The other thing I learned is that things are always breaking at the farm. It is not a matter of “if” it is a matter of “when”. This was hard to get used to. Field work is hard on equipment and sometimes trees, fence lines and other things jump right out in front of you. Which brings me to the second thing they for sure teach them in farmer school. Always blame the new guy for anything that goes wrong. Unfortunately for me, I am the new guy so if anything breaks down, yup, it is my fault. It does not even matter if I am using the piece of equipment when it breaks, heck it does not even matter if I was within 5 miles of it or as I found out in previous years if I am even in the same state. It is still my fault! I wish they had a new, new guy so I had someone to blame!

With roughly 5,000 acres to plant in the next few weeks. Farmer Bob, Chris and Dylan have been ready getting equipment ready prior to our arrival so for the most part the equipment was all set and ready to hit the field!

With the smaller camper we were actually able to park right next to the shop on concrete! No more walking 100 yards to use the bathroom and shower.
Our camping spot for the next 4 weeks
The day after our arrival we started treating some peas. Pretty much everything they do around is done by weight. A bushel of peas is 60#’s and at roughly 3-3½ bushels/acre they can calculate how many bushels of seed they need per field. They had gotten a new treater since I had been here last. This one is a lot bigger and more sophisticated and will treat about 1,000# of peas per minute.
The seed comes out of the grain bin through the blue conveyor and dumps into the black hopper on the right side, it then travels up the conveyor to the left, mixes with the treatment and goes into the conveyor over the truck where it comes out blue and treated! The have to do test weights on the peas and calibrate the treater to put just the right amount of treatment on each batch. 

In some fields we need to "Salford" the field which uses a series of corrugated discs and rollers to open up the soil and break up the residue remaining from the previous crop. Opening the soil does a couple of things; it will help dry out some wet areas and it will also allow the sun to penetrate the soil better warming it up.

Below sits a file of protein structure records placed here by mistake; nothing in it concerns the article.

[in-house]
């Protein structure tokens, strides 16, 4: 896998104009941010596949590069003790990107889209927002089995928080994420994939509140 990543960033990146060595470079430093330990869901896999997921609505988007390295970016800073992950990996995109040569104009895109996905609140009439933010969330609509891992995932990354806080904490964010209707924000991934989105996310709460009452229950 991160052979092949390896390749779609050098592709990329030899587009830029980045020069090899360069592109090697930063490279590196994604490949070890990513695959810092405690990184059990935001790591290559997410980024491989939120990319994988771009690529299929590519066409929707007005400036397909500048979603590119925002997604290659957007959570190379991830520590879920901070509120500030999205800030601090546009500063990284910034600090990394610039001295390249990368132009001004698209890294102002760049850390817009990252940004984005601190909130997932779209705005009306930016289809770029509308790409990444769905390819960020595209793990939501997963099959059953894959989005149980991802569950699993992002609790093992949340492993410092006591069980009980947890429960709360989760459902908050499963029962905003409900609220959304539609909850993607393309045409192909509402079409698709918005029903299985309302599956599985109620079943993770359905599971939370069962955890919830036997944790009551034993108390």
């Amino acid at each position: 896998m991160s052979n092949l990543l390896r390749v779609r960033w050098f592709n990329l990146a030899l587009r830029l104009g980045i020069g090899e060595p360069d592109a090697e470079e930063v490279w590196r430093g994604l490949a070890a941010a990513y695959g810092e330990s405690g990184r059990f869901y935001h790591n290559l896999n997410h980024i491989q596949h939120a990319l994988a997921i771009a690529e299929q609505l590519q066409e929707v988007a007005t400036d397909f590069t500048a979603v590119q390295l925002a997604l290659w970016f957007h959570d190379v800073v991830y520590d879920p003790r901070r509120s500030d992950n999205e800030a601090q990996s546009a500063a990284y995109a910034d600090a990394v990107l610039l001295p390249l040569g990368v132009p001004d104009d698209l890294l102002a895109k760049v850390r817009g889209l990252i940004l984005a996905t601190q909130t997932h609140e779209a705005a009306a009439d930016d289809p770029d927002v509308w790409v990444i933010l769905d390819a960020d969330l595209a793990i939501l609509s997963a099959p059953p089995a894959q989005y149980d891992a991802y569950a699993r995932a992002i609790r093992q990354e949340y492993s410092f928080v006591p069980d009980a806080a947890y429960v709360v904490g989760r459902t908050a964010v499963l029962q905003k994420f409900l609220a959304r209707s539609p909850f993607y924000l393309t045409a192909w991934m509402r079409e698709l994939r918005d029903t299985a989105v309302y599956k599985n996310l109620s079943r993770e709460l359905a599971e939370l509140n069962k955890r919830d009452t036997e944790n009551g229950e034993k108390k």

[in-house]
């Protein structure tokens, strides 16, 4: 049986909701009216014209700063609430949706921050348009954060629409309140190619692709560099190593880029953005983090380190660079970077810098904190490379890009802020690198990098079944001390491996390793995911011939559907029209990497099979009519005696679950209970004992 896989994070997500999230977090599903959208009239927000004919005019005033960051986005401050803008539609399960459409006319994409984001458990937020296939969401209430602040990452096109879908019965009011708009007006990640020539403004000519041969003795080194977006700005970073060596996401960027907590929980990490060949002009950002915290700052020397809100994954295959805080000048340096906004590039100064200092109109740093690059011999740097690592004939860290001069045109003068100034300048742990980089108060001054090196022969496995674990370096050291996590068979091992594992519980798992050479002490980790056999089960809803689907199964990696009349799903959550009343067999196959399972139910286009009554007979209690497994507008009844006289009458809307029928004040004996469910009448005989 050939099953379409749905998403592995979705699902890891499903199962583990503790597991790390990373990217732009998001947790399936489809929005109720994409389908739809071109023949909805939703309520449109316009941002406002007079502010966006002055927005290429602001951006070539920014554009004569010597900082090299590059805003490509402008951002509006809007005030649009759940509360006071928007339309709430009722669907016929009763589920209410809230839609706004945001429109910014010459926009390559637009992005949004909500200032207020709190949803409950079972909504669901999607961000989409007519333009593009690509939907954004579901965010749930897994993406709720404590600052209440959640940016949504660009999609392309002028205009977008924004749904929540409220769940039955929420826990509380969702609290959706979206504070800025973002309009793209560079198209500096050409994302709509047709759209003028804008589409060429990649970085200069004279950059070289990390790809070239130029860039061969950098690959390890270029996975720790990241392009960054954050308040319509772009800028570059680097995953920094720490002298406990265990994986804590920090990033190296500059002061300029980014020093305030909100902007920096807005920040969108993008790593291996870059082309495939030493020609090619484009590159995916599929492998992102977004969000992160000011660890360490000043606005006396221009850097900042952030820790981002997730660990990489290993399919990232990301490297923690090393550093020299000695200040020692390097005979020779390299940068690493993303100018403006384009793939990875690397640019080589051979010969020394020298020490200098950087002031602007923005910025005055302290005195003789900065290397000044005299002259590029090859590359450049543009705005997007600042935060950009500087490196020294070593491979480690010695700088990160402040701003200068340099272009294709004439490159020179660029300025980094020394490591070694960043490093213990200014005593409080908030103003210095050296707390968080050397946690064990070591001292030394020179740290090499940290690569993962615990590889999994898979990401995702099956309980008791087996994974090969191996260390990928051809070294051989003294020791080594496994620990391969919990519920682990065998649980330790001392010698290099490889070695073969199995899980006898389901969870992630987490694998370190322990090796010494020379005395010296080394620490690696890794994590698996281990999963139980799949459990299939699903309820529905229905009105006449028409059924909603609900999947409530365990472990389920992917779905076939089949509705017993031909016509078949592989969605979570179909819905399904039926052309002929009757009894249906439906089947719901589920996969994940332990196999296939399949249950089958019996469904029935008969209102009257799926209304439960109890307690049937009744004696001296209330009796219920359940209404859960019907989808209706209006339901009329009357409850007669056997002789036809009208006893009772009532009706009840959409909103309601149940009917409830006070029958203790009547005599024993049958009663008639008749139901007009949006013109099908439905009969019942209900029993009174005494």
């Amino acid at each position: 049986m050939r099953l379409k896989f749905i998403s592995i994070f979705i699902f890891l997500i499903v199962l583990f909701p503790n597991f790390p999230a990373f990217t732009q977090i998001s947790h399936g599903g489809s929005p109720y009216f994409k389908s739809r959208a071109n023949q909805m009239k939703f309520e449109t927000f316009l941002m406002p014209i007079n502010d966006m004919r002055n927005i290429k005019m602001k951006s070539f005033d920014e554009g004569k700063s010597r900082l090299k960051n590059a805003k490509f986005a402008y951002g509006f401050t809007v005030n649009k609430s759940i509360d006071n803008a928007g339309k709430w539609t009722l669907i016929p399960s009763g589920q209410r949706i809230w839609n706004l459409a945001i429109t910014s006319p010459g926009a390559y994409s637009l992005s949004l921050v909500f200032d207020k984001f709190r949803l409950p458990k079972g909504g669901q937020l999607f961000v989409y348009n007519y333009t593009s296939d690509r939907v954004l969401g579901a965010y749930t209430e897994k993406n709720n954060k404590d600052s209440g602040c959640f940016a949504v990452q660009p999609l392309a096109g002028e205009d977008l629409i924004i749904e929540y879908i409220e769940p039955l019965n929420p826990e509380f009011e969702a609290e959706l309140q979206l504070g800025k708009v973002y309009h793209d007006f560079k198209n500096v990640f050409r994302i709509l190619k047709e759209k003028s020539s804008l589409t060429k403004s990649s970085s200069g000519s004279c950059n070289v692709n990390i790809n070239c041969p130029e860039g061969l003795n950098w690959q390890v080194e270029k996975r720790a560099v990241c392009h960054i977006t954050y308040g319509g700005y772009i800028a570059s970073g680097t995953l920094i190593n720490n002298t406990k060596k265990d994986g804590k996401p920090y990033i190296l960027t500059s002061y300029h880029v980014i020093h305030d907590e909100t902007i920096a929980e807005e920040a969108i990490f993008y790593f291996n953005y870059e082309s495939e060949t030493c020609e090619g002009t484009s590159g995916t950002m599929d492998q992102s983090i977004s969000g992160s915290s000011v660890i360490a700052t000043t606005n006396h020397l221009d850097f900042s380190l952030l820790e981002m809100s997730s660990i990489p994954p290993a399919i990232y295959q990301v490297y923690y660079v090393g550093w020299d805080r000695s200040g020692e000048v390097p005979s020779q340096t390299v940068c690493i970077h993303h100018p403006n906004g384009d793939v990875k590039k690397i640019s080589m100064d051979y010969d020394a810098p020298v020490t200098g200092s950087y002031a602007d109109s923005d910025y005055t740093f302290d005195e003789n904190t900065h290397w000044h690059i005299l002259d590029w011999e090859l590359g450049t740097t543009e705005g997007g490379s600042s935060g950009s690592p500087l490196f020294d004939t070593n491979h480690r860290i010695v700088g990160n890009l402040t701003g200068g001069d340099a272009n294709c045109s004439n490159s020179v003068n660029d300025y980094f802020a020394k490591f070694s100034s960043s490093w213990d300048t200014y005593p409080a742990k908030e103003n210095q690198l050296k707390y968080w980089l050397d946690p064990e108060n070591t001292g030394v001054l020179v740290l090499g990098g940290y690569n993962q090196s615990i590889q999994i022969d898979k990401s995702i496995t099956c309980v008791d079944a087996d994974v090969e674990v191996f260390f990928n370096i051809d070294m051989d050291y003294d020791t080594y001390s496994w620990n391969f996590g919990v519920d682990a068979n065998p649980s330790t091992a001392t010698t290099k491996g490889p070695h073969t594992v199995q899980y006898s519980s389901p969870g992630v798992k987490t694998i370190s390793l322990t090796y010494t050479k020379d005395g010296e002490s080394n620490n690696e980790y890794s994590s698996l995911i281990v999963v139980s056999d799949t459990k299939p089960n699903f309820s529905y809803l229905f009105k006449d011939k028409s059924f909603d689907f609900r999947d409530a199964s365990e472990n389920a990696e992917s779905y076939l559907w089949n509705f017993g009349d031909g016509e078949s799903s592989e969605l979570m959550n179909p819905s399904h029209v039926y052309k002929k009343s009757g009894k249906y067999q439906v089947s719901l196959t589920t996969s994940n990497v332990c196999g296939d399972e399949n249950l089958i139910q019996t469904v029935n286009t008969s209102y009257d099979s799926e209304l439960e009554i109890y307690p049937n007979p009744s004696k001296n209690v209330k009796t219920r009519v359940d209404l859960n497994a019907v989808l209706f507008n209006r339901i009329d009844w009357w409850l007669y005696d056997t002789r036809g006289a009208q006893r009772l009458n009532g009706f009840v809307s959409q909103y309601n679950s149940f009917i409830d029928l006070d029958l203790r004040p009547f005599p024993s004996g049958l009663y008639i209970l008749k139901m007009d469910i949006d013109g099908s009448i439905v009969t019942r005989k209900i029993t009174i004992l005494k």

I spent a couple of afternoons Salfording a couple of fields. 

Frost and Salfording will bring up some rocks so we will go around the fields and pick up some of the larger rocks that surface. The rock picker they have has teeth on the bottom and a wheel to move the rocks into the basket. So as you are driving through the field and you see a rock you lower the basket so the teeth are just below the rock and then the wheel scoops it into the basket. Not really hard work but your neck gets sore after a few hours as you are always looking back and down to the basket to make sure you get the rock and not scoop up a bucket full of dirt along with it.
Then the planter arrives to do its job. Funny, they never let me run the planter.....probably because if you screw planting up the entire field is shot for the year! The seeds are dumped from the truck up the conveyer and into the seed cart...
Then Chris went around the field with the air seeder planting 72 rows at a time planting roughly 465 acres in two days.  
Air Seeder with Seed Cart behind it